The authors concluded that Ga-67 thyroid uptake is associated with aggressive AT and hypothyroidism in sarcoidosis, suggesting the evaluation of thyroid function and ultrasonography.

Martusewicz-Boros et al. (30) conducted a retrospective analysis assessing the incidence of comorbidity in 1,779 S patients (diagnosis code “ICD-10: D86”) in Poland from 2008 to 2011.

About 79.2% had pulmonary and/or lymph node sarcoidosis (diagnosis code “D86.0, D86.1, D86.2”), 15.8% sarcoidosis of other and combined sites (“D86.8”) and 5.0% unspecified (“D86.9”). Fifty-four percent of patients had at least one comorbid condition, overall arterial hypertension (22.4%), diabetes mellitus (5.0%), thyroid disorders (5.6%), obesity (3.3%), and chronic obstructive pulmonary disease (4.3%). Associations among the “number of comorbidities” and “age” and “extent of the disease” were shown (P < 0.001), by linear regression models. A comorbid condition was present more frequently in patients with multiorgan sarcoidosis.

Another study aimed to identify prevalence and frequency of comorbidities in S patients and to evaluate their influence on overall mortality (31).

Comorbidities and mortality were evaluated in a cohort of 557 S patients [291 men (52.2%) and 266 women (47.8%), mean age 48.4 ± 12.0 years] diagnosed from 2007 to 2011 and 100 control subjects [mean age (49.25 ± 10.3)].

The mean “number of comorbidities” in the two groups was similar (0.9 ± 0.99 versus 0.81 ± 0.84, not significant). Upon the diagnosis, thyroid diseases were significantly more frequent in S patients compared to control subjects (OR = 3.62; P = 0.0144). The median observation period was of 58.0 months, during which 16 patients died (2.9%). Non-survivors comorbidity was significantly higher than in survivors (2.8 ± 1.0, versus 0.8 ± 0.9; P < 0.0001).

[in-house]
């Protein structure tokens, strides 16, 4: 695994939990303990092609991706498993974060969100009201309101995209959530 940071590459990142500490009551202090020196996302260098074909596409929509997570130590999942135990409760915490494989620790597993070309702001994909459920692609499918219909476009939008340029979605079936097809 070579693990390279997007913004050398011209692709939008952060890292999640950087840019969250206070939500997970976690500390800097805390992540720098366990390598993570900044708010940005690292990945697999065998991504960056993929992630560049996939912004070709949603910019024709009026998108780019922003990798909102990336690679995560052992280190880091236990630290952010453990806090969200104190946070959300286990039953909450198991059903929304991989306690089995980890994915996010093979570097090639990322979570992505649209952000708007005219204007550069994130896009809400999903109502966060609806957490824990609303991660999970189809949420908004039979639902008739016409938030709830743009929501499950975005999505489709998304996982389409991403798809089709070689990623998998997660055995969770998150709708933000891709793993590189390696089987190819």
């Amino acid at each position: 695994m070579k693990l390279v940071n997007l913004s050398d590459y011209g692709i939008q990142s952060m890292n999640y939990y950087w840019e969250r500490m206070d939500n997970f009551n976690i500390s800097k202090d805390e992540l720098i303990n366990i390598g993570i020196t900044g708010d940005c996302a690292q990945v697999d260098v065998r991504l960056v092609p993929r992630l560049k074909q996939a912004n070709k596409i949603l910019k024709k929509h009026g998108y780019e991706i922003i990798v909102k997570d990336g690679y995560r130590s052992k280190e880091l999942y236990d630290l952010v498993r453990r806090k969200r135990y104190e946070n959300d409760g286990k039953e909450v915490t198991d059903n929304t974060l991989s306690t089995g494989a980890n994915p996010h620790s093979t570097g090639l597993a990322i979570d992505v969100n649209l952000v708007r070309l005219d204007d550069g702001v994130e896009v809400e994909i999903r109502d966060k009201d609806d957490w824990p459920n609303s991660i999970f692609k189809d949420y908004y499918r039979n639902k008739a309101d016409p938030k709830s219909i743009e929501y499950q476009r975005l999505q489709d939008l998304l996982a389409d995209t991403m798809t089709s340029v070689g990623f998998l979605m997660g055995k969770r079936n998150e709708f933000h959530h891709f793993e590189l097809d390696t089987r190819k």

The authors suggested that, in sarcoidosis, the comorbidity highly impacts mortality, and thyroid diseases are more common than in control subjects without sarcoidosis.

The prevalence of other autoimmune disorders in 3,069 consecutive outpatients with diagnosed chronic AT were assessed compared to two control groups matched by age and sex: (a) 1,023 individuals, drawned out a random sample of the general population without thyroid disorders; (b) 1,023 subjects with non-toxic multinodular goiter from the same general population, with similar iodine intake (32). In AT patients, the prevalence of autoimmune disorders increased significantly compared to control subjects, for: sarcoidosis, polymialgia rheumatica, celiac disease, chronic autoimmune gastritis, vitiligo, rheumatoid arthritis, diabetes, multiple sclerosis, systemic lupus erythematosus, HCV-related cryoglobulinemia, Sjögren’s disease, alopecia, psoriathic arthritis, and systemic sclerosis.

The association between sarcoidosis and autoimmune comorbidities was evaluated in 1,237 S patients and 4,948 controls matched by age and sex from the National Health Insurance Research Database from 1997 to 2010 in Taiwan, by multiple logistic regressions (33), showing a prevalence of sarcoidosis of 2.17/100,000 individuals. S patients had a higher risk of autoimmune comorbidities than controls (17.6% versus 9.4%, P < 0.05). Sarcoidosis was associated with AITD [adjusted odd ratio (aOR), 1.32; 95% CI, 1.05–1.64], Sjögren’s syndrome (aOR, 11.6; 95% CI, 4.36–31.0), and ankylosing spondylitis (aOR, 3.80; 95% CI, 2.42–5.97). The sex-stratified analyses were performed and showed a significant association of sarcoidosis with ankylosing spondylitis in both sexes, with AITD in male patients and with Sjögren’s syndrome in female patients, respectively, demonstrating that patients with sarcoidosis were inclined to have AITD, Sjögren’s syndrome and ankylosing spondylitis, and the diagnosis of sarcoidosis usually preceded one of the associated comorbidities.